|CLASSIC DIVE BOOKS
Whales and whaling.
|Please note: The books are listed for interest only,
and not offered for sale.
I loathe the subject. The thought of killing a whale disgusts me, and yet it must be accepted that this was, in times gone by, a traditional means of obtaining food and useful whale products. But no more. We have no need to kill whales, and for the Japanese to suggest that it is acceptable to kill for 'scientific purposes' is nothing but ignorant, arrogant and disgraceful.
See also sailors and sea travel.
|A WHALE FOR THE KILLING
William Heinemann Ltd., London. 1973. (as shown)
First published in Canada by McClelland & Stewart Ltd, 1972.
Hardcover, dustjacket, 239 pages, no illustrations, no index.
A classic, by one of the great Canadian authors. [ps]
|THE HUNTER AND THE WHALE
Laurens Van der Post.
First published 1967. Many publishers over many editions.
On right (black jacket): The Companion Book Club, London. (no date). Hardcover.
Below (yellow and blue jacket): Reader's Book Club, in association with The Companion Book Club. 1969. Hardcover.
|THE LIFE AND DEATH OF WHALES
Published by Andre Deutsch Limited., London. 1973. Second edition (as shown) revised 1980.
Hardcover, dustjacket, 185 pages, index, further reading, mono photographs, charts.
From the fly: "The first part of this book (which Robert Burton has brought up to date for this edition with extensive revision) presents a concise account of all that men have yet learnt about the various species of whale that make up the basis of the major whaling industries: the right whale, the gray whale, the rorquals (which include the blue, the fin, the sei, the minke, the Bryde's and the humpback whale), and the sperm whale (the most famous of which was Moby Dick). It also touches on the killer whale and other species. In the second halfMr Burton turns from the life of whales to their death, insofar as it is dealt out to them by human beings. His authoritative history of the whaling industry includes descriptions of the different methods of hunting and butchering used by whalers, and an account of the aUempts which have been, and are being, made to control the whaling industry and prevent the overhunting which has already wiped out some local stocks (the equivalent of human nations) and continues to threaten whole species. Mr Burton's attitude is not a sentimental one. He recognises that man has hunted whale out of genuine need for the products yielded by the latter. But the very sobriety of his approach to the subject makes his final question the more moving: 'Will the time come when the last lonely whale scours the ocean, calling in vain for its companions, as is already being proclaimed in popular song?' " [ps]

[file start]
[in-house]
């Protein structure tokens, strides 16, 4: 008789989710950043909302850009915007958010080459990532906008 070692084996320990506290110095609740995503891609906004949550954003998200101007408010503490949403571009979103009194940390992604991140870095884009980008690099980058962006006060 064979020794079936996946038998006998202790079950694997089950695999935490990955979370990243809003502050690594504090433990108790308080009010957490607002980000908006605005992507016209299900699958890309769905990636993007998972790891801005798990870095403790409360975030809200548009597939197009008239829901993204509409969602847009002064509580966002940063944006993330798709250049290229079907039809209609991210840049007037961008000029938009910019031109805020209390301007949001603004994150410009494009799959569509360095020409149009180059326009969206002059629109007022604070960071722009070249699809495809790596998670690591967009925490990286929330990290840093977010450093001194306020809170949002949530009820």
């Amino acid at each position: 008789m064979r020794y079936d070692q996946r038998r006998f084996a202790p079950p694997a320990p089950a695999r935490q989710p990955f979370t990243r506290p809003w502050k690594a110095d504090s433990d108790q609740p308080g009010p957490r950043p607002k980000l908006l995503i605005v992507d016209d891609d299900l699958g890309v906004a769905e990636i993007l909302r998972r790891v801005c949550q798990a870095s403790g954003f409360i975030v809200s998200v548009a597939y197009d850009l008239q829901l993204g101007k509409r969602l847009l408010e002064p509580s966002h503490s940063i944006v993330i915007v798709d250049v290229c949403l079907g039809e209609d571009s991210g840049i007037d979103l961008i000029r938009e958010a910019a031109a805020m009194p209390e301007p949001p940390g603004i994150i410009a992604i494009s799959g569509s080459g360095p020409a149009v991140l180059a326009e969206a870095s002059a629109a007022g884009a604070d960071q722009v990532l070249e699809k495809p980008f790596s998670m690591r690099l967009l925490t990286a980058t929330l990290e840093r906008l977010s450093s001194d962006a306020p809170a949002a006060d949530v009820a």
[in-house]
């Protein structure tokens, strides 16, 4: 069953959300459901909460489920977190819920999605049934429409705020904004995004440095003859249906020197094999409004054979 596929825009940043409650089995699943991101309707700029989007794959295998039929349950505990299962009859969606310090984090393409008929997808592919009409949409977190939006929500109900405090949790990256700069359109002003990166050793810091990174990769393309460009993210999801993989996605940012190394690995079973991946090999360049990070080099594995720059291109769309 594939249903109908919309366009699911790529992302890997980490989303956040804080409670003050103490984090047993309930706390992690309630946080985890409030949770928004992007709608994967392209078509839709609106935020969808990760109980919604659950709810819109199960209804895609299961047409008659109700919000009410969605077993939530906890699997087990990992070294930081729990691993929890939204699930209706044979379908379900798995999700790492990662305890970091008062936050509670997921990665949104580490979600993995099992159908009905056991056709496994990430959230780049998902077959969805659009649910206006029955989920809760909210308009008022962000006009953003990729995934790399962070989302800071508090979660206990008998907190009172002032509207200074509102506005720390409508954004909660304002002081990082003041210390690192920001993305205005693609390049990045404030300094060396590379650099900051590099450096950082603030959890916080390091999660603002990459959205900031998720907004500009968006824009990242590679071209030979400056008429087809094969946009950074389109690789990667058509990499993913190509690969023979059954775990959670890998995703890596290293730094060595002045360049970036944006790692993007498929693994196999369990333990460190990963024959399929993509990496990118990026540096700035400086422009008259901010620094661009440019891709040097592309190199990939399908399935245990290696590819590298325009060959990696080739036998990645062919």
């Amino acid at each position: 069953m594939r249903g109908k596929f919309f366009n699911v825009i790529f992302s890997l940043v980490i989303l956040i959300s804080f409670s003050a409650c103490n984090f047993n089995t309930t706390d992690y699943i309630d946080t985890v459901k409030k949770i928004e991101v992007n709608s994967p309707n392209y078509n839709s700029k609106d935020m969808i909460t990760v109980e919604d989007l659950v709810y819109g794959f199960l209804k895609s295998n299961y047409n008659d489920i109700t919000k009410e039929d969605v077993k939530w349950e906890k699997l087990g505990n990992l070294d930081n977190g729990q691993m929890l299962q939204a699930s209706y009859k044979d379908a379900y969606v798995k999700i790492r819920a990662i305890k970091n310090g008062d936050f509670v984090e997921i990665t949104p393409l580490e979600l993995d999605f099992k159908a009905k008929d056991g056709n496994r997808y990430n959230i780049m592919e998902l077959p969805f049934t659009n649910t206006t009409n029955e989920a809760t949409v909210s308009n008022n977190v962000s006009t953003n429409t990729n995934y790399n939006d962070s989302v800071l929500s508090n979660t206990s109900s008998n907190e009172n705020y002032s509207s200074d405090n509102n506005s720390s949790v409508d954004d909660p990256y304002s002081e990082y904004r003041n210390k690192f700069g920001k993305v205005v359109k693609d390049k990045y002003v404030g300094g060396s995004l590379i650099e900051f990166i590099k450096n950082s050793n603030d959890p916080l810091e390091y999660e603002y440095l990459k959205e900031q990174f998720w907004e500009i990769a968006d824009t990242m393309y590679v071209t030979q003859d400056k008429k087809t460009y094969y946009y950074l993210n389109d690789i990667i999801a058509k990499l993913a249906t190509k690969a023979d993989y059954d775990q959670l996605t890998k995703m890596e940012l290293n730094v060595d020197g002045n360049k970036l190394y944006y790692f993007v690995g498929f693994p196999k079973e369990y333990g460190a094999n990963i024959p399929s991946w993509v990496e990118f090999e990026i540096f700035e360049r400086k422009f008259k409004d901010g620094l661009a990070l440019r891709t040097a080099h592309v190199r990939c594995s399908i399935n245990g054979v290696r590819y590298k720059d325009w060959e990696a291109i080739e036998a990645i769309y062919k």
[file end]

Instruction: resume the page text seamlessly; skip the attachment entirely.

Published by Jonathan Cape, London, 1962. Hardcover, dustjacket, 190 pages, line darwings.
A novel by a well-known author. From the fly: "From Honolulu, where their Volcano Adventure ended, Hal and Roger Hunt sail in an old whaling barque which they have joined for a three weeks voyage, together with a naturalist seeking specimens for aquaria on the mainland. Not only the barque is old-fashioned: her captain is a primitive brute who from the start is prejudiced against the 'young gennelmen' and loses no opportunity to discomfort them. In consequence, although their voyage is short they learn quickly, and the hard way, what life was like aboard a whaling vessel until the modern system of factory ships was introduced. As in all WitIard Price's adventure stories excitement is kept at high pitch, yet much interesting and unusual information is skil- fully woven into the story without in any way slowing down the action. Indeed Whale Adventure is perhaps the most dramatic of the adventures he has given us so far: mutiny, shipwreck, sharks and the whales themselves: never a dull moment." [ps]